At the beginning of the book, Reverend Hale was called upon to go to Salem, Massachusetts where he was assigned to help find witches because, he is an ordained minister who “feels himself allied with the best minds of Europe- kings, philosophers, scientists, and ecclesiast of all churches.” (Miller 34) This is a description of him that is used to show how he has a narcissistic personality and show that he is a man that believes that the word of God is the only way to truly prove one’s innocence. Towards the beginning of the book Reverend Hale comes into Salem with a stack of books he is struggling to carry. He says that the books are heavy because “They must be; they are weighted with authority”(34)
Reverend Hale’s confidence in the church has eroded to a doubtfulness in the sense of the church’s trueness and jurisdiction. This occurs in Act 4 when Hale believes that John Proctor is not a wizard due to past encounters, but he is still due to hang even through all the evidence that Hale has given the judge, Danforth. Hale pleads with Elizabeth Proctor, “Woman plead with him! What profit him to bleed? Shall the dust praise him?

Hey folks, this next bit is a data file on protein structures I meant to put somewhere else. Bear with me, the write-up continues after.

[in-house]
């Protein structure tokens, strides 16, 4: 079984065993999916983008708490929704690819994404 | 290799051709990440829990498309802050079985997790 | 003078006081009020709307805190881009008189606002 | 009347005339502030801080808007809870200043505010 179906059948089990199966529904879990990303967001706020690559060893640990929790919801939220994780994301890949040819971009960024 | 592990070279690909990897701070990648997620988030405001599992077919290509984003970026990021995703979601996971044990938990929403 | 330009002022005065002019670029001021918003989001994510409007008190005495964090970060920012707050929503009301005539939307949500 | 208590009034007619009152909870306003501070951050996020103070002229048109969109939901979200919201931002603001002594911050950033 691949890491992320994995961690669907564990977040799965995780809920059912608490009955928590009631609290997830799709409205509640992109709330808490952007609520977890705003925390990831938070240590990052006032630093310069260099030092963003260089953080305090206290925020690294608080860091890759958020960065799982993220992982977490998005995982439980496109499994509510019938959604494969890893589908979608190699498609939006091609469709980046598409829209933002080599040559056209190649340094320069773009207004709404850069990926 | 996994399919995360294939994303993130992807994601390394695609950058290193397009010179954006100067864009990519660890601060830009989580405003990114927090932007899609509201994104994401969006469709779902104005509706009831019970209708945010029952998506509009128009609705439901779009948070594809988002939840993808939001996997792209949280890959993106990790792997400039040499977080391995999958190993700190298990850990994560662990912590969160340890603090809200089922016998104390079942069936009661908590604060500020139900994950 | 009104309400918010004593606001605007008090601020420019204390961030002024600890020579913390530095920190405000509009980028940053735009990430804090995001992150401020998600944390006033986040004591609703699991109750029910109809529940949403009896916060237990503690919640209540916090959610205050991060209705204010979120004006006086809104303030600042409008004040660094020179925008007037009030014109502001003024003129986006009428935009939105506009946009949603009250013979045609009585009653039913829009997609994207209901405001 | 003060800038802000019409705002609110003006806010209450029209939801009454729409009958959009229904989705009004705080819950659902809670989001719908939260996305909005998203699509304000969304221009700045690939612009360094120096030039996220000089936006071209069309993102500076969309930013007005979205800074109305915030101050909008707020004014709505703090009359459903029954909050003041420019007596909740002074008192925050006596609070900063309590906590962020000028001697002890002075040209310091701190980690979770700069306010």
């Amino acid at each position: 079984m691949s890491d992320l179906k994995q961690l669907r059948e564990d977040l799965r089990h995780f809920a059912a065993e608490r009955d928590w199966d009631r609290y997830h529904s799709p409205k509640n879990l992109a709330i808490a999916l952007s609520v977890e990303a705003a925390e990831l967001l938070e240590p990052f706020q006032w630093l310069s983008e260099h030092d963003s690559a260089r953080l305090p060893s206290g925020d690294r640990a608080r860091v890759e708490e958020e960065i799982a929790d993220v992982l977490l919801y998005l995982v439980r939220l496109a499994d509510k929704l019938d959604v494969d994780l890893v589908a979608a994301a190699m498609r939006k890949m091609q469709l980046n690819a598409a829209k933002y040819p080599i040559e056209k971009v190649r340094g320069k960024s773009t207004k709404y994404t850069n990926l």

Miller chose to have Hale change because of the guilt Hale holds as he watches all the people he initially thought worked with the devil be killed. In the beginning of The Crucible by Arthur Miller, Reverend John Hale was brought to Salem during Act one in order to look at Reverend Parris’s daughter, Betty. He is a doctor who examines others for signs of witchcraft, and then tries to find a way to rid the victim from witchcraft. He is from Beverly and has dealt with witchcraft prior to Salem. At first, he was convinced that witchcraft was painted all over Salem because he examined both Betty and Tituba while he was there.